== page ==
Huntsville, like the rest of the United States, is aging.
As baby boomers enter their senior years, the future of our country will depend on this large and influential generation, now estimated at 73 million people.
That’s why responding to the U.S. Census is so critical, for baby boomers and beyond.
“Every reply is important, just as every senior is important,” said Cathie Mayne, marketing director for the Huntsville-Madison County Senior Center. “We form a huge demographic and are a large – and vocal – voting block. The contributions of our seniors have created the bedrock for the growth of our community.”
Your count matters
Counting every person living in the U.S. for the Census every 10 years is significant. Why? Because that data helps lawmakers, business owners, teachers and others provide vital services, products and support for our city.
Census results also impact how much federal funding Huntsville will receive for hospitals, fire departments, schools, roads and other resources people rely on each day.
“As we get older, the demand for more services such as Medicare, Social Security, senior housing and paratransit (such as Handi-Ride) is increasing,” said Huntsville City Planner James Vandiver. “These are the types of programs that use Census data for distributing funding.
“If someone in our community isn’t counted in the Census, that funding doesn’t disappear – it goes to another place in America where everyone was counted.”
If someone in our community isn’t counted in the Census, that funding doesn’t disappear – it goes to another place in America where everyone was counted.”
Census data also determines how many seats Alabama will hold in the U.S. House of Representatives and provides information critical to emergency planning, preparedness and recovery. With the ongoing coronavirus (COVID-19) outbreak, it’s more important than ever to get a complete and accurate Census count.
TARCOG Director of Aging Programs Rene Breland said residents are simply “leaving money on the table” by not participating.
“Alabama can’t afford to lose a penny,” she said. “This is true for seniors. It’s true for every aspect of our lives, for all ages.”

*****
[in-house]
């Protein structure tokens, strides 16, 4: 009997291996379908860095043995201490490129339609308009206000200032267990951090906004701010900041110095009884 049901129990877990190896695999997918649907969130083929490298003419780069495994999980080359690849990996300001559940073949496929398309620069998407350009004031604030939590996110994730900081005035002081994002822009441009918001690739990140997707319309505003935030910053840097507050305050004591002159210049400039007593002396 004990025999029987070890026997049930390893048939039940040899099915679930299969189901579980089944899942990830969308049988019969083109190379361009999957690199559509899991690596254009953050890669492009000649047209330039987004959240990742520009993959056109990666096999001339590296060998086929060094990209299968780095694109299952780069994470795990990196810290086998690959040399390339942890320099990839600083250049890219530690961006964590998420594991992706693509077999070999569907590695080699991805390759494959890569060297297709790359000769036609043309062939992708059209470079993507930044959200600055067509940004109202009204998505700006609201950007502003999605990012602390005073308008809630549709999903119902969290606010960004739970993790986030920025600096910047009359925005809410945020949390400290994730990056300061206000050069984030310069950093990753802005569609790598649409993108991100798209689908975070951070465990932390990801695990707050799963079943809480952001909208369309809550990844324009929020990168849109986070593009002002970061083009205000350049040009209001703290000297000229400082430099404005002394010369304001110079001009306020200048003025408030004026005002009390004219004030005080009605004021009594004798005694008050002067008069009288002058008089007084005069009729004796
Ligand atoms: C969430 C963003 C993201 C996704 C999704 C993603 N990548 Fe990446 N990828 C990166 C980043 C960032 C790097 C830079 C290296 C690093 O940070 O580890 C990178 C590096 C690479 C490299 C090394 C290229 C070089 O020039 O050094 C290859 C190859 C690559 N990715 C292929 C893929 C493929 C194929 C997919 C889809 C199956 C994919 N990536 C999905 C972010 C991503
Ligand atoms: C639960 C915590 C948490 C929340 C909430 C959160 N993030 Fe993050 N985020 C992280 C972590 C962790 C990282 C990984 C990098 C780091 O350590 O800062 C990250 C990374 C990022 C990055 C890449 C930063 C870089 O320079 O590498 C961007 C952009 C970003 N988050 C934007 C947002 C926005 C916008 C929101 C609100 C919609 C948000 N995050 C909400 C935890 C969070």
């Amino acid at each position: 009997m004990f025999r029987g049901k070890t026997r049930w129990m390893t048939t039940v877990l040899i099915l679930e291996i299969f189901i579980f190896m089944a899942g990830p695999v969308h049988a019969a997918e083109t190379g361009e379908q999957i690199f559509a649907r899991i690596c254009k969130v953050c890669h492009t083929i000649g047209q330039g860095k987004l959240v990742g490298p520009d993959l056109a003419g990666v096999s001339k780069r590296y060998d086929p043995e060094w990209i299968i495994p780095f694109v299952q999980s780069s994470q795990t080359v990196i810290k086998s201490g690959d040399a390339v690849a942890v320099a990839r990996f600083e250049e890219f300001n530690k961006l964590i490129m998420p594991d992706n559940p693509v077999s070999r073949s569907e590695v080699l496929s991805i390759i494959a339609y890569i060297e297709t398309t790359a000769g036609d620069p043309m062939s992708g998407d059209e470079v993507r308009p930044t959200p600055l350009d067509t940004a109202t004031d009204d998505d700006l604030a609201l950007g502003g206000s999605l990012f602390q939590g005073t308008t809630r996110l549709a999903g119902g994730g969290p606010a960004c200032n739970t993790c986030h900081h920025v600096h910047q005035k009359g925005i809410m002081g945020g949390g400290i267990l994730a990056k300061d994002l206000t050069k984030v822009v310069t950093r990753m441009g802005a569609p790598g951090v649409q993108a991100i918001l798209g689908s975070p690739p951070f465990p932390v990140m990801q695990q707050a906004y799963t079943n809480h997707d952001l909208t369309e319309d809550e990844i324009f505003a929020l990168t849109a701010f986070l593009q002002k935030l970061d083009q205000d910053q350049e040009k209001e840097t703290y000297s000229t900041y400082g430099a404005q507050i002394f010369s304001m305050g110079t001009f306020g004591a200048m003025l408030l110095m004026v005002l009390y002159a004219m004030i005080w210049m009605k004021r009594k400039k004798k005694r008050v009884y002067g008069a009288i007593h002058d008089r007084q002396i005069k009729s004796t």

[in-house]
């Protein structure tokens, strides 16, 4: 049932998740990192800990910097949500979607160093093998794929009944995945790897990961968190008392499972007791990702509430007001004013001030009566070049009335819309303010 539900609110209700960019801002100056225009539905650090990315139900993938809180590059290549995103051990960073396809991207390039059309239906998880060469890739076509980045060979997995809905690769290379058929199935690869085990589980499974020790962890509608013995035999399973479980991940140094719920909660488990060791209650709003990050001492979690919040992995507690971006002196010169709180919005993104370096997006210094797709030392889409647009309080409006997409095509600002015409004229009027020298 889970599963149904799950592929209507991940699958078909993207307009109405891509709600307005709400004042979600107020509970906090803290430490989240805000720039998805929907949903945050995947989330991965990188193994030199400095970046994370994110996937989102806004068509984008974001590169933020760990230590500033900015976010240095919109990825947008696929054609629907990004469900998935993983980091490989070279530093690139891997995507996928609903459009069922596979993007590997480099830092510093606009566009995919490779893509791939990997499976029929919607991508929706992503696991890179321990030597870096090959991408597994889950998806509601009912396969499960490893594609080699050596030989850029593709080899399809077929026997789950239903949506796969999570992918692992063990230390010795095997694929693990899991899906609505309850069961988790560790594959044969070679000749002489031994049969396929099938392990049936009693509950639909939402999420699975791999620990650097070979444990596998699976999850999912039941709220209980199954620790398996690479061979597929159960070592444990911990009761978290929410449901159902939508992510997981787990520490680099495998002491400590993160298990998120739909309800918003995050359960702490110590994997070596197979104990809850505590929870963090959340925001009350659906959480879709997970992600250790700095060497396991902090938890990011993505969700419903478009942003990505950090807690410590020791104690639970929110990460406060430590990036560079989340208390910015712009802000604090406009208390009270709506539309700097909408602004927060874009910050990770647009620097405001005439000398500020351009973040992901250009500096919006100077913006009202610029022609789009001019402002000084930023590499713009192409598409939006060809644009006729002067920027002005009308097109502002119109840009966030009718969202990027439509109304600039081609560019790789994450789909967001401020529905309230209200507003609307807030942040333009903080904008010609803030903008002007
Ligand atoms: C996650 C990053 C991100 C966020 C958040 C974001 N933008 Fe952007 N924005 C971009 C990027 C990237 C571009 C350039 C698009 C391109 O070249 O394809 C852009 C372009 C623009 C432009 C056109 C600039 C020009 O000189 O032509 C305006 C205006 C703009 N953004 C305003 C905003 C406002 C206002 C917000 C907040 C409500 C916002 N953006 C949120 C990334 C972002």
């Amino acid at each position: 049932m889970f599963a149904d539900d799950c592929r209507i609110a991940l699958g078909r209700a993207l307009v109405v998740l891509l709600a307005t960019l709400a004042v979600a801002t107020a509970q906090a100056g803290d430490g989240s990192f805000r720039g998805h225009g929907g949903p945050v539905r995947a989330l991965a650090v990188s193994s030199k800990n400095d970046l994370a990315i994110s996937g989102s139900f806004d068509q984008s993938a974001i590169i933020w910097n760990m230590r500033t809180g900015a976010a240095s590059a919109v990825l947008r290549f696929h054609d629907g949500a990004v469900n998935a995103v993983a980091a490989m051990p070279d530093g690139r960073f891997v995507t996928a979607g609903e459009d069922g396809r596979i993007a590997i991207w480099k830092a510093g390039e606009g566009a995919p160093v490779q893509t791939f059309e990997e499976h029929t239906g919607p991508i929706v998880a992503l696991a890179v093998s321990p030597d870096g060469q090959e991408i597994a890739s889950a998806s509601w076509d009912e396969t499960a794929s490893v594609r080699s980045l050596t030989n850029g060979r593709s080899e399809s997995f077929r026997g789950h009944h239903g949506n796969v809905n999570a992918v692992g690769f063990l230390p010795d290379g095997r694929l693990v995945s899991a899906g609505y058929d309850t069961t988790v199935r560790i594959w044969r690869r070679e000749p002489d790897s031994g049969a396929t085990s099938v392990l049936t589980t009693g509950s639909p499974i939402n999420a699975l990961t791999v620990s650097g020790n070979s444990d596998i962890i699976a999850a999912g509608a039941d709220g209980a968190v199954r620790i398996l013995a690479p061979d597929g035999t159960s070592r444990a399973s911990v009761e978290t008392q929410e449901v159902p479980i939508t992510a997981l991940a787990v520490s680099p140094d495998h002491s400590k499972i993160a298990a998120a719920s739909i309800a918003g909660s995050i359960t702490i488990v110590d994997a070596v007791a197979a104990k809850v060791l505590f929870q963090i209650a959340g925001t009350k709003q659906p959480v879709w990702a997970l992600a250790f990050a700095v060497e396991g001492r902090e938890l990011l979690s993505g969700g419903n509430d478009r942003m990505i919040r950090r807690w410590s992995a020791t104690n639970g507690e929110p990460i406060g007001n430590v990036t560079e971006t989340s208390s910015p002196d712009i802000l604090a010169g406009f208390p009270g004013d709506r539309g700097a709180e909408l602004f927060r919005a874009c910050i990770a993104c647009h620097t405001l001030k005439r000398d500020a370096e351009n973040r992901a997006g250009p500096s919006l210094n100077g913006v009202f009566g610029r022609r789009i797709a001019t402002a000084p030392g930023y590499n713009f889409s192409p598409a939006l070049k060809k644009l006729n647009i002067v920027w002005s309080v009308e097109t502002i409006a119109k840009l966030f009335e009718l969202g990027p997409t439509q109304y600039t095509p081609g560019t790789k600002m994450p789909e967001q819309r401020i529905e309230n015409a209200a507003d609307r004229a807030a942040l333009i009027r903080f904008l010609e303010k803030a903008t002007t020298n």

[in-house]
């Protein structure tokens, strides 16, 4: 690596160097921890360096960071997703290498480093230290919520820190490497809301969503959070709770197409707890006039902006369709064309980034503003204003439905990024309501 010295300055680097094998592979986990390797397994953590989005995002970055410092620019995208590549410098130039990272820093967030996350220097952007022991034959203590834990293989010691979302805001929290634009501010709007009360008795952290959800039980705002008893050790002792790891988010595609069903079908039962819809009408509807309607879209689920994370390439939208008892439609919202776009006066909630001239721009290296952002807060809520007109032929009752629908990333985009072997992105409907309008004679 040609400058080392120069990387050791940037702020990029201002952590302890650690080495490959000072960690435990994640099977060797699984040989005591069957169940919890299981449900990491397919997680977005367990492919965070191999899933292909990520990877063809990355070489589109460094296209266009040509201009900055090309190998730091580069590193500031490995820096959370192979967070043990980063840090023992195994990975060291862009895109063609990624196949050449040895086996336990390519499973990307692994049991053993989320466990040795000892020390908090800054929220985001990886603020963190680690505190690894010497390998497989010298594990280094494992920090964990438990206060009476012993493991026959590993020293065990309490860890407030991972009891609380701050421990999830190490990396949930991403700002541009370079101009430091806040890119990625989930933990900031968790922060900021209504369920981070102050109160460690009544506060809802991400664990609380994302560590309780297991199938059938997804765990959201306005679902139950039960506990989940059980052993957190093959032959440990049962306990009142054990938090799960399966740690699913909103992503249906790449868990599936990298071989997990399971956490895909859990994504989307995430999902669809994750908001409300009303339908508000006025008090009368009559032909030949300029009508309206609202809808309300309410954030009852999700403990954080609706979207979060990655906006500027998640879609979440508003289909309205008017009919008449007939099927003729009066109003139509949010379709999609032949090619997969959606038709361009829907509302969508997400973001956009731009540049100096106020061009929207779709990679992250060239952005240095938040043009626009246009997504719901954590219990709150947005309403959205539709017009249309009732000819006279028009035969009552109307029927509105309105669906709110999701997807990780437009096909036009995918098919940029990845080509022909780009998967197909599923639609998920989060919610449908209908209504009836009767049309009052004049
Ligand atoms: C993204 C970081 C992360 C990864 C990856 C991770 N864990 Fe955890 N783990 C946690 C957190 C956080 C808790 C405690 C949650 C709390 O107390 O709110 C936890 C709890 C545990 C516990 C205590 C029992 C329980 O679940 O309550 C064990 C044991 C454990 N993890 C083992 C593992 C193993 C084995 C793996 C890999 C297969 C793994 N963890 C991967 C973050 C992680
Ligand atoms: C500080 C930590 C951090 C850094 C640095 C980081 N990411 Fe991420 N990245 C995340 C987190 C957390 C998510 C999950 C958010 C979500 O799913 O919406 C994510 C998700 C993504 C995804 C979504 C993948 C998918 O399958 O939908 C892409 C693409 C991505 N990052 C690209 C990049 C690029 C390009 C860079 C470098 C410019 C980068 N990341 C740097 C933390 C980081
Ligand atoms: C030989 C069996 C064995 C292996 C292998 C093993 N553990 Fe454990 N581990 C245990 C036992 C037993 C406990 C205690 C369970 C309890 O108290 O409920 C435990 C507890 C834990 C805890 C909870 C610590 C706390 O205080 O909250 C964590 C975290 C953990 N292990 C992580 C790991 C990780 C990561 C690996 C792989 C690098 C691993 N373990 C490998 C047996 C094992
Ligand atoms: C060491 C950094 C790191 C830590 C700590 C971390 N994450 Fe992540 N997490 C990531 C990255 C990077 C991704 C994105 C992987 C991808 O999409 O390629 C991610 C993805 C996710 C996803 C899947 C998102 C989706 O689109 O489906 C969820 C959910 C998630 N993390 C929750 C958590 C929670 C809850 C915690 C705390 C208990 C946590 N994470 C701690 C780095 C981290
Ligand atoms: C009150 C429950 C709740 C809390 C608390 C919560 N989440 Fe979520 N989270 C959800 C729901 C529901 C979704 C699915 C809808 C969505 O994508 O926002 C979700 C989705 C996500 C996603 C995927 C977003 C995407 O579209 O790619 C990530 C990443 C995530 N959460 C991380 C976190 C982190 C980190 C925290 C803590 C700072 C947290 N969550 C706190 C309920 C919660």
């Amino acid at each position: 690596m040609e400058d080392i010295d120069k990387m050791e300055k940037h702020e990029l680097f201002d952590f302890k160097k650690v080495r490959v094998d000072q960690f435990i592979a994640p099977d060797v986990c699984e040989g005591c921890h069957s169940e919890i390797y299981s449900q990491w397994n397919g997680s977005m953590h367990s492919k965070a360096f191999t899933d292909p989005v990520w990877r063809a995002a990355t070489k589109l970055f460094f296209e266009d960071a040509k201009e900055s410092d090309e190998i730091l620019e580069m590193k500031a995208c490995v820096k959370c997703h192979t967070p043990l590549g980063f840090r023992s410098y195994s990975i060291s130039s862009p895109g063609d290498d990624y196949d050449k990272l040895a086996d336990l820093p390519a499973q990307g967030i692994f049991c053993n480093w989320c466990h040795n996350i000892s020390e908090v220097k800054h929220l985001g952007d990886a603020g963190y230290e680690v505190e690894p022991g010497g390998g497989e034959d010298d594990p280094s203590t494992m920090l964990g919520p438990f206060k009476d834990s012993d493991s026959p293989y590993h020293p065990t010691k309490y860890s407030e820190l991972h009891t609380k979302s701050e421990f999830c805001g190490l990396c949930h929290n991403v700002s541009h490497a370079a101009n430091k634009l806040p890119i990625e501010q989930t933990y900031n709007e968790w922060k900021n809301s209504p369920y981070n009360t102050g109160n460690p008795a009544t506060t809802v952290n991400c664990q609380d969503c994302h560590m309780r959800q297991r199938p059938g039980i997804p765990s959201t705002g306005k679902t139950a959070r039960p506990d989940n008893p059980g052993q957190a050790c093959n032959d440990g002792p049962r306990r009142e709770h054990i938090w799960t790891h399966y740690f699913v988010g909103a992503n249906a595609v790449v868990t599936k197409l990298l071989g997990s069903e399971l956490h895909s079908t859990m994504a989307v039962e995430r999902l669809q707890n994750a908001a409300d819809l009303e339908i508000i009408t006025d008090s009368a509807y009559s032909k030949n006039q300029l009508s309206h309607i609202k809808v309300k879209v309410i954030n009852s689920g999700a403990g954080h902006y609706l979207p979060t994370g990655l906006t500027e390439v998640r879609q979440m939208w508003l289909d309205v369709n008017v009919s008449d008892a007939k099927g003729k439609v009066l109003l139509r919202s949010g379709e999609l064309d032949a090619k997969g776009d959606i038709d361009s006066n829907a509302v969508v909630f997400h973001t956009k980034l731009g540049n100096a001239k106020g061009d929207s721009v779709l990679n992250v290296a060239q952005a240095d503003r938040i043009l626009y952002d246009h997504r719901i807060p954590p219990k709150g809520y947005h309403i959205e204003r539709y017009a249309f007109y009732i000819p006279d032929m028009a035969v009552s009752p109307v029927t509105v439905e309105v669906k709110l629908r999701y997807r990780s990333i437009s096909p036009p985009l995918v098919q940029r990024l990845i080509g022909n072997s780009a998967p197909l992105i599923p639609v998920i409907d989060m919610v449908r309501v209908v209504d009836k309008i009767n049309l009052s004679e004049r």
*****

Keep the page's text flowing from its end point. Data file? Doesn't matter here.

For the first time, the U.S. Census form will be available online. While many people find this option convenient, the senior population may be apprehensive to complete the Census on a computer or mobile device.
Breland said they regularly educate local seniors about scams and other fraudulent materials or claims. As a result, older adults are often very careful about who they give personal information to.
“They are naturally suspicious for the most part about giving away their information, which is good, but now we have to reeducate everybody that this is the Census,” Breland said.
The Census Bureau does not send unsolicited emails to request participation in the survey. The agency will also never ask for:
- Social Security number
- Bank account or credit card numbers
- Anything on behalf of a political party
- Money or donations
In addition, Breland said some older adults aren’t computer-savvy or may not have access to a computer or phone with internet.
Residents who prefer a more traditional route can do it over the phone or by mail using a paper questionnaire. Anyone who does not respond in a timely manner will receive an in-person visit from a Census representative.
Concerned about a face-to-face meeting with the Census during COVID-19? Residents over age 60 or who have a serious underlying medical condition can practice social distancing by responding online, over the phone or by mail without ever meeting a Census taker.
Future at stake
As of March 22, about 16 percent of households had responded to the 2020 Census since invitations began arriving in mailboxes earlier this month. That percentage includes every state, county and city across the U.S.
The Census Bureau previously announced it would stop collecting Census data in late July, but now says it will extend the deadline by two weeks to give people more time during the COVID-19 outbreak.
No matter what happens with coronavirus, Breland said the Census gives everyone an equal opportunity to make a difference in not only their lives, but the lives of those who come after them.
“This is the Census,” she said. “We can’t do anything about what happened in the past. The Census has everything to do with the future.”
For more information, visit the City’s Census page here.